Last July, we wrote to companies who had provided data waivers for hazard data stating that the study was not ready. In total, we requested information for more than 140 endpoints from 39 registrations for 24 substances.
By the November deadline, almost all of the registrations (37 out of 39) had been updated. Registration decisions for the two registrations that were not updated have been revoked. This means that these companies can no longer legally manufacture or import the substances in the European Union.
We are going to continue using this approach to make sure that registrations contain the data required by REACH.
One substance, one registration
Companies who register the same substance must do it jointly. This was reinforced by the European Commission’s Implementing Regulation on joint submission of data and data sharing. We are now pushing companies who breached this obligation when submitting their dossiers to correct their situation as soon as possible. We are checking companies that:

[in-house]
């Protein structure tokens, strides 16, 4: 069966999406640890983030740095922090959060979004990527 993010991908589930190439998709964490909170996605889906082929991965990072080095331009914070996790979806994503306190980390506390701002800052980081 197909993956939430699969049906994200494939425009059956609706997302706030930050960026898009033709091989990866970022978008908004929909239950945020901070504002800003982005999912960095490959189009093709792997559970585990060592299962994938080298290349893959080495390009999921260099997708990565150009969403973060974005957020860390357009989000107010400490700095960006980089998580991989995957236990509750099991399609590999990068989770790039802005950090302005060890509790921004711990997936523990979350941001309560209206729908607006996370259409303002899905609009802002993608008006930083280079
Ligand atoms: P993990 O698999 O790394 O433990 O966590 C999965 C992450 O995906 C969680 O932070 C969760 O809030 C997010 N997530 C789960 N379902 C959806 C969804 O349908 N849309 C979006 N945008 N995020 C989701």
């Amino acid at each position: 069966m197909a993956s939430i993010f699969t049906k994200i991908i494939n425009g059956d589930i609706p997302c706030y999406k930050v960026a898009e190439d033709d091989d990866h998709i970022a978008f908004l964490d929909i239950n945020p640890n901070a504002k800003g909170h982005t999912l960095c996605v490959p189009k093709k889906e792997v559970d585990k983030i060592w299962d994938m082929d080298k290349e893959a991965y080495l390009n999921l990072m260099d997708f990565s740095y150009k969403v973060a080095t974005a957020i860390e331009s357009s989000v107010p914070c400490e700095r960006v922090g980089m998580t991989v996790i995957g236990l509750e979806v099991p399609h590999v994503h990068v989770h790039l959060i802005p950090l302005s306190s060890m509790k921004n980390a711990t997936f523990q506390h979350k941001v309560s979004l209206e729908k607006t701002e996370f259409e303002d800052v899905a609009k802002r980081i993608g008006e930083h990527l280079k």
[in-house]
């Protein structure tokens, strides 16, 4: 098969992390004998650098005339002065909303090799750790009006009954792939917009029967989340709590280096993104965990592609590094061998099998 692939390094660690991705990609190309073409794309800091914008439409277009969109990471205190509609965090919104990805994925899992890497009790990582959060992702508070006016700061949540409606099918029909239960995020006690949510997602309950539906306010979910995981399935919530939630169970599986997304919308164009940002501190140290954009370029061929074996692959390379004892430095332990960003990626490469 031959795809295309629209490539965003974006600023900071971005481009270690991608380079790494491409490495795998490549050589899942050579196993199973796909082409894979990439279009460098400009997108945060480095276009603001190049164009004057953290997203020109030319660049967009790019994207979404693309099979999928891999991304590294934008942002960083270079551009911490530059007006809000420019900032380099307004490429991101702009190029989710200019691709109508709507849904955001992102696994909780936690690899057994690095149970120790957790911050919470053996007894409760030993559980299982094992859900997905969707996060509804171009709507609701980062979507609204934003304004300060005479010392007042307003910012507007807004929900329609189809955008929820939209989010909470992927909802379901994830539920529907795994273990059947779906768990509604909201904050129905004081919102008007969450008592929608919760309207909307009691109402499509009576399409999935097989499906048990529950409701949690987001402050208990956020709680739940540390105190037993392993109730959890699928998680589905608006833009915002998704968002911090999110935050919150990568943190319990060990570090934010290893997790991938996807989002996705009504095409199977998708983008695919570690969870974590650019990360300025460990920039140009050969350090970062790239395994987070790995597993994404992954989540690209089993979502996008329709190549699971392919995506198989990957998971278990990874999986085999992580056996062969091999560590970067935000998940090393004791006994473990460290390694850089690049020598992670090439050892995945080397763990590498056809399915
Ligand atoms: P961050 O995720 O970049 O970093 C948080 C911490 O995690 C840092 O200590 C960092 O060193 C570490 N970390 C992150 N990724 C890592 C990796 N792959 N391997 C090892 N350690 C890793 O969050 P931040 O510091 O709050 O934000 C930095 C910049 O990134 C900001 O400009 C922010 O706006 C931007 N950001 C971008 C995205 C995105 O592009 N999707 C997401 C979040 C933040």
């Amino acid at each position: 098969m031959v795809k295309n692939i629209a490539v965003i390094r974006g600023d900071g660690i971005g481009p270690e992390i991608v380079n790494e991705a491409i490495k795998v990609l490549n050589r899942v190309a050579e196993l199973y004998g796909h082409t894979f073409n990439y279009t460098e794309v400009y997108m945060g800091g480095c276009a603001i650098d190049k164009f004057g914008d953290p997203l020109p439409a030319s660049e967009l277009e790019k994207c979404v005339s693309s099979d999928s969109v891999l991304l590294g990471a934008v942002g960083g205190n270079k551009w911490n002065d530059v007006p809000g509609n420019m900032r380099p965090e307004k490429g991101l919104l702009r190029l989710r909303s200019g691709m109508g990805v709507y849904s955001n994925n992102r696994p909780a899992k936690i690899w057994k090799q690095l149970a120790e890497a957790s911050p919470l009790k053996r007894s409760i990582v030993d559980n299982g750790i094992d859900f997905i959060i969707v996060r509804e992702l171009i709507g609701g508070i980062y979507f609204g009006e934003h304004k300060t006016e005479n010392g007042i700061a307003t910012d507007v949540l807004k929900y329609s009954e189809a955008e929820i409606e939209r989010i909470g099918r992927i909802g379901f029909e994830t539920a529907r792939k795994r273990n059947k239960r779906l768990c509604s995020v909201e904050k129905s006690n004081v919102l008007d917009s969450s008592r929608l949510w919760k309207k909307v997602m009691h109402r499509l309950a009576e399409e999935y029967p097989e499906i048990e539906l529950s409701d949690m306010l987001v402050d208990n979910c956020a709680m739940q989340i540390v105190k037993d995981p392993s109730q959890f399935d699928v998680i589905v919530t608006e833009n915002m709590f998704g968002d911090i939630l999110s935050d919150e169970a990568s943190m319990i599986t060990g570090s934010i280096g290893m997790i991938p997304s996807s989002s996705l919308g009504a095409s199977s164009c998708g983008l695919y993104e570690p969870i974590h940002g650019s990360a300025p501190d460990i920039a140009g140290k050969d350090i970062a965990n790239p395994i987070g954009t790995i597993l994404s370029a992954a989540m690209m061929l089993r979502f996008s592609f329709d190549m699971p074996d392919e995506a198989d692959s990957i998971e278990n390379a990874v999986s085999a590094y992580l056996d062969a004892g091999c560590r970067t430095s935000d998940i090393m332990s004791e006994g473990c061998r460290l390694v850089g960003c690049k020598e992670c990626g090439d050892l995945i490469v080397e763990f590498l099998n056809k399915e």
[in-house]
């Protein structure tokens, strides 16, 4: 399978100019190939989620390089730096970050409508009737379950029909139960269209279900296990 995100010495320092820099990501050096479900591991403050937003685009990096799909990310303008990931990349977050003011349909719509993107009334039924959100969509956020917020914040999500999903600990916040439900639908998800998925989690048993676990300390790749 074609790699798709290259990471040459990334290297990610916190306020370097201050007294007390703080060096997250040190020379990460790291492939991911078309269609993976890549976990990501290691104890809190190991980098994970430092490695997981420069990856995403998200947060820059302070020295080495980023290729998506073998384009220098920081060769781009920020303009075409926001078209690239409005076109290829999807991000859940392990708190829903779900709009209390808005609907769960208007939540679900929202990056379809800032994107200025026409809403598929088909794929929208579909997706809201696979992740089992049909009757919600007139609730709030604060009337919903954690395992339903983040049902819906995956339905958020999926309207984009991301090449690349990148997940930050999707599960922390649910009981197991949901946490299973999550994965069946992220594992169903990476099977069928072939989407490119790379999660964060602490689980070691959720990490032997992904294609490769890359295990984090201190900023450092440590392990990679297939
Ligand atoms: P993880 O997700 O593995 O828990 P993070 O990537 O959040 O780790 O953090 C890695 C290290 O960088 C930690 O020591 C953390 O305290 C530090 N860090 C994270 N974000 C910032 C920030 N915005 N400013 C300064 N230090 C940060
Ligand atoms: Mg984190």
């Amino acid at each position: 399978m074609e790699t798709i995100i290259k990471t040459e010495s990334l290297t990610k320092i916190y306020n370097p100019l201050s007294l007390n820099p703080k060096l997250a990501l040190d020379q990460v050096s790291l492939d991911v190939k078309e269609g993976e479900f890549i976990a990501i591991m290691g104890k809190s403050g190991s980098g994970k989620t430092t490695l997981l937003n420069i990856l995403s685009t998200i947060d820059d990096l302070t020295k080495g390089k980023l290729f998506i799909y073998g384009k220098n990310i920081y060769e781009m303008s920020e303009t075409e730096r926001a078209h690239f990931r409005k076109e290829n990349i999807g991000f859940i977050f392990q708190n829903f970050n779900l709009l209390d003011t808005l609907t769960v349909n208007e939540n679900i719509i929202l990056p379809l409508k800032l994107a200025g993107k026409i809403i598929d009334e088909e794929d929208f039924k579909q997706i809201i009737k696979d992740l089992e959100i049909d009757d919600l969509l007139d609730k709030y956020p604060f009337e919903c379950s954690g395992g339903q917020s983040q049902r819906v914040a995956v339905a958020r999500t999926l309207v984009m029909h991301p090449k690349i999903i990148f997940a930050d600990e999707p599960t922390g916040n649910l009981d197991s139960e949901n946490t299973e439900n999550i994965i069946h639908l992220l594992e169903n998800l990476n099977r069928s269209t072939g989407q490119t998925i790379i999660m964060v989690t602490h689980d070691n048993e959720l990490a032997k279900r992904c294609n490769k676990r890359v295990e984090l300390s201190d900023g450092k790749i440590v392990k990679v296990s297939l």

- registered individually even though a joint submission for the same substance and registration type exists;
- registered the same substance individually without forming any joint submission; and
- have formed multiple joint submissions for the same substance.
By mid-February, we had written to 188 individual registrants covering 59 substances. Because submitting jointly is a collective obligation of all registrants of the same substance, letters were also sent to those registrants that are part of the joint registration – increasing the number of companies addressed to about 2 800. The first deadline for individual registrants to join the existing joint submission is May 2017. If they do not, their registration decisions will be revoked.